Children’s theater keeps local tradition alive

Apple Box Children’s Theater participants rehearse a scene. Children will perform Thursday through Saturday.

JENNIFER HALLEY
Apple Box Children’s Theater participants rehearse a scene. Children will perform Thursday through Saturday.

MONMOUTH — “Ready! And act — hold on.”

Rob Harriman bolts off stage and grabs a chair from somewhere behind it, yanking it onto the otherwise empty platform.

By now, kids are piling onto the stage.

Harriman’s voice bellows out commands and suggestions, his deep tone a stark contrast to the soft voices of children.

As the children move around the stage and run through a rehearsal of “Jolly Roger and the Pirate King,” a production of Apple box Children’s Theater, the empty stage comes to life.

It is a sight to see: Harriman in his director’s chair on the grass, scurrying things down on a script, shouting out commands — albeit kindly — and kids, belting out lines, laughing and smiling.

Welcome to rehearsal night at Western Oregon University’s outdoor amphitheater.

Harriman established Apple Box Children’s Theater with his wife, Barbara, who is the company’s production manager. As a child in the late ’70s, Harriman acted in summer plays put on by Western Oregon University, then known as Western Oregon College, Barbara said. Professor Don Weiss was in charge of the company.

“When he passed away seven years ago, we had a memorial for him,” Barbara said.

She added that the seed money from the memorial helped to start Apple Box Children’s Theater, a company currently in its sixth production.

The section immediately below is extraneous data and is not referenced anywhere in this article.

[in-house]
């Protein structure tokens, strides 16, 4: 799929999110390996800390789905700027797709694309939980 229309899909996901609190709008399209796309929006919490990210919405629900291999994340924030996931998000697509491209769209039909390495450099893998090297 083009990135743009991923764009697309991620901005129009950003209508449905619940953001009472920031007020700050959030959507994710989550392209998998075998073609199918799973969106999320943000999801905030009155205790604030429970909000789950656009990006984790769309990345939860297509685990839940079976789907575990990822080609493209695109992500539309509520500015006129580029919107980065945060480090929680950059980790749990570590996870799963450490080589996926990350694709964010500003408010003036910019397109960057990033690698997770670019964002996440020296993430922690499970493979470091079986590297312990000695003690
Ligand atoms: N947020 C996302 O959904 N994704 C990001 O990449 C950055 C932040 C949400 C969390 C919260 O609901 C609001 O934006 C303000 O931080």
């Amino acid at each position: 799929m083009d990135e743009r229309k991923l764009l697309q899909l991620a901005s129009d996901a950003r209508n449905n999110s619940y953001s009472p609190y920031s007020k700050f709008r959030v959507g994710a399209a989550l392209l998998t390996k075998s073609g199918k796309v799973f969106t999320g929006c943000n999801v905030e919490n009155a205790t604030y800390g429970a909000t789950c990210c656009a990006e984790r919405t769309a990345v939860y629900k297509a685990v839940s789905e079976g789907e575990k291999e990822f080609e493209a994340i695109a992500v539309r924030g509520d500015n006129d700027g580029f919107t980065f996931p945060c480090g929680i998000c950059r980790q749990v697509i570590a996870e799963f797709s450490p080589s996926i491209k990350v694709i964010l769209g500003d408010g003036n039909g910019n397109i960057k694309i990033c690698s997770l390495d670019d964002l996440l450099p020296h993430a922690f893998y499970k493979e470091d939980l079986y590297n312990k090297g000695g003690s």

Outdoor theater is not as common as it used to be, and the Harrimans said they are happy to bring it back.

Funding for each production — one each summer — is provided for by Polk County Cultural Coalition. A budget of $2,500 sounds impressive, but after costumes, stage props, lighting, sound systems, and everything else that consists of making a successful production, there is not a lot of wiggle room.

“None of us are paid,” Barbara said. “It’s all volunteer.”

Parents of the children acting in the plays are the most helpful, she added. They help paint the props, make costumes, set up sound systems and overall work to create a fun environment for the theater company.

The children acting in Jolly Roger and the Pirate King range from second to eighth grade.

Henry Doellinger, a soon-to-be fifth grader at Monmouth Elementary School, says he has worked with Apple Box Children’s Theater before, and that he enjoys being in plays. His younger sister, Olive, is also in this summer’s production. Both children play pirates.

Sarah Wabra, also a soon-to-be fifth grader, says she gets “really nervous” during the plays.

“I think, ‘oh man, what if I mess up?’ But at the end (of the play), I’m like, ‘oh that was a piece of cake,’” she said.

Savannah Smith, a 12-year-old going into the seventh grade, said that memorizing lines could be difficult. “But once you do it for the thousandth time, it gets easier,” she added with a laugh.

Jolly Roger and the Pirate Queen, a play of love and swashbuckling pirates, of swords and treasure, with children bringing it to life, opens Thursday through Saturday, 7:30 to 8 p.m.

“Bring a picnic basket,” Barbara said, and enjoy.

Paul Doellinger, grandfather of Henry and Olive, was there supporting his grandchildren, watching from a chair on the grass.

“Rob gives this a lot of time and energy,” he said.

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